Is there a such thing as a “Terrible, horrible, no good, very bad” bike ride? Bet your @$$ there is.
This is my buddy, Jonathan’s description of yesterday’s Friday morning ride; a terrible, horrible, no good, very bad bike ride. As of Thursday, I’d have said a terrible, horrible, no good, very bad bike ride was, strictly speaking, impossible. I’d have been wrong. Thankfully, we’re all relatively okay and as of this writing, nobody is in the hospital. Yet.
Mrs. Bgddy, Jonathan, Mike and I rolled out at a little past 8am. Mike was running late because his wife had just gotten a knee replaced and he had to get her set up with her coffee before we rolled out.
The wind was strong from the southwest and rather than struggle against it, we treated it like a friendly, fun ride. Mike took the first two miles at, say, 17-1/2 to 18-1/2-mph. I was next, for three, and I kept it between 18 & 19. Nothing spectacular, just one of those “hands on the bar tops”, laugh-a-minute rides. My wife took a turn up front, as did Jonathan for a big turn. Mike took a mile, then we turned into the wind. Oh, goody.
Mike tapped off almost immediately and Jonathan was behind me, so that meant my wife was in her favorite third bike spot, followed by Mike. I figured I’d keep a decent tempo, easy enough to stay up there for miles, but challenging enough to keep it lively.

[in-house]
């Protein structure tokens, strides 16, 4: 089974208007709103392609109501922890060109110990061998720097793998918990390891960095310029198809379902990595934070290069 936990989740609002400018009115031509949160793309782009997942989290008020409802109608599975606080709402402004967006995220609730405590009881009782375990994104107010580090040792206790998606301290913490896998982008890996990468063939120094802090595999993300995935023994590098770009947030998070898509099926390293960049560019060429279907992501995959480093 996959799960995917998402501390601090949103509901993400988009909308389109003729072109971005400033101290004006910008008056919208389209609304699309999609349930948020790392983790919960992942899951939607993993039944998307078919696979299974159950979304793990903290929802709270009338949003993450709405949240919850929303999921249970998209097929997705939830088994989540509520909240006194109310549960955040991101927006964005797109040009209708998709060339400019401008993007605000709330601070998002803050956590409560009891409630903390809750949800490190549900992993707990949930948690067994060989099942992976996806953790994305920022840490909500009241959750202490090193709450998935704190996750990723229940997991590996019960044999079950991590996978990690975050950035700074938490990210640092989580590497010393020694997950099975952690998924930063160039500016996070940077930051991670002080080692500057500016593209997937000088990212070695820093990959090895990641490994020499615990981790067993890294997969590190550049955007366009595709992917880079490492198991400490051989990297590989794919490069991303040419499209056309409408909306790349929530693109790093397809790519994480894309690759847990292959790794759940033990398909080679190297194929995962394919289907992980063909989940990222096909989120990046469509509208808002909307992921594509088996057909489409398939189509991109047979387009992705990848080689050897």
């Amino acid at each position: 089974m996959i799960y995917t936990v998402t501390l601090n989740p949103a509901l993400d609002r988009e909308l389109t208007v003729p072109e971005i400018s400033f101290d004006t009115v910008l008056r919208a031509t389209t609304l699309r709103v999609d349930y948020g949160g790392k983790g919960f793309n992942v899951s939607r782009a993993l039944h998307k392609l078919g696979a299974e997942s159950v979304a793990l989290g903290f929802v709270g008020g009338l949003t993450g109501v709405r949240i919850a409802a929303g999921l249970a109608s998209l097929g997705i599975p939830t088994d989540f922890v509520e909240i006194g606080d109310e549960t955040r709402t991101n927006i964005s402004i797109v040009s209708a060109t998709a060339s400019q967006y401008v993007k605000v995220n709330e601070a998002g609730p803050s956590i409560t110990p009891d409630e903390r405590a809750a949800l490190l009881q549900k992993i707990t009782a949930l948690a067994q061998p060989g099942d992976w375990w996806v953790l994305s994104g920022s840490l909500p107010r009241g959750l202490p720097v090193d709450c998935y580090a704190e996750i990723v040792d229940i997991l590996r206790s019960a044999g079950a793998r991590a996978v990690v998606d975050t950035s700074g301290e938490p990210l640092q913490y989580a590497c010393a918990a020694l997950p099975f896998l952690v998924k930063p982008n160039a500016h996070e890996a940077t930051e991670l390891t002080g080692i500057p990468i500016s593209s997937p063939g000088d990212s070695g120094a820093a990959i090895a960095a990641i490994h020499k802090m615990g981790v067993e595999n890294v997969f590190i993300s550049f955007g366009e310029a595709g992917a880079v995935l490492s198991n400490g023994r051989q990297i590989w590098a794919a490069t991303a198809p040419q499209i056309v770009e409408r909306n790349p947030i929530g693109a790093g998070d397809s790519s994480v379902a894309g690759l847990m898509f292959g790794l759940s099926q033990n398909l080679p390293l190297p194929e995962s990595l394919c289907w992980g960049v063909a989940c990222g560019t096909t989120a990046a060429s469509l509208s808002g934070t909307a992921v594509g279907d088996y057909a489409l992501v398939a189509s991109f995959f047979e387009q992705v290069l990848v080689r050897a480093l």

Hands on the hoods and elbows bent to get my chin as close to my stem as possible, I charged into the wind, taking it right in the face. I found a good cadence at 18-1/2 to 19 and kept it there.
Coming up on a hill, we had a car back so I didn’t pick up the pace, but I didn’t slow down, either. I wanted to get to the top so I could wave the car by. Over the wind I heard from the back, “Mike’s way off the back”, from Mrs. Bgddy so I sat up and took it easy so he could catch up.
When he caught back up, I kept the pace at a steady 18. I could have maintained that pace all day, so I stayed up front. Coming down the hill into Byron, I always go for the City Limits sign. It’s one of those I want.
Rolling into town, with a 15-20-mph (24-32 km/h) headwind, I shifted both hands to from the hoods to the drops in one swift move and picked up the pace. Maybe a quarter-mile to the sign I was at 23-mph. 24… 26… now I was on flat ground and full into the gas. 29… 30…31. I could feel Jonathan behind me, though. I had my chin a couple of inches from my stem, pushing for all I was worth. I maxed out at 31-1/2 (50 km/h) and Jonathan was coming around, but slowly. I gritted my teeth and gave one. Last. Push… and he pipped me right at the last second.
I made him work for it, though. I smiled as we climbed the hill into town and offered my fist to bump. We shared a chuckle and pressed up the hill.
We pulled into our favorite pit stop gas station and I went in to use the facilities. When I came out, my wife went in and Mike was eating his banana. I pulled mine out of my back pocket and started munchin’. I was hungry. Next I looked, Mike had both elbows on his handlebar, both feet on the ground. He said, “Woah”… you know that look you get when you’ve been bent over after a workout and you stand up too fast? Yep. But he didn’t come back right away. He almost went down, so my wife and I grabbed him and held him up. All of the color went out of his lips and his face went slack.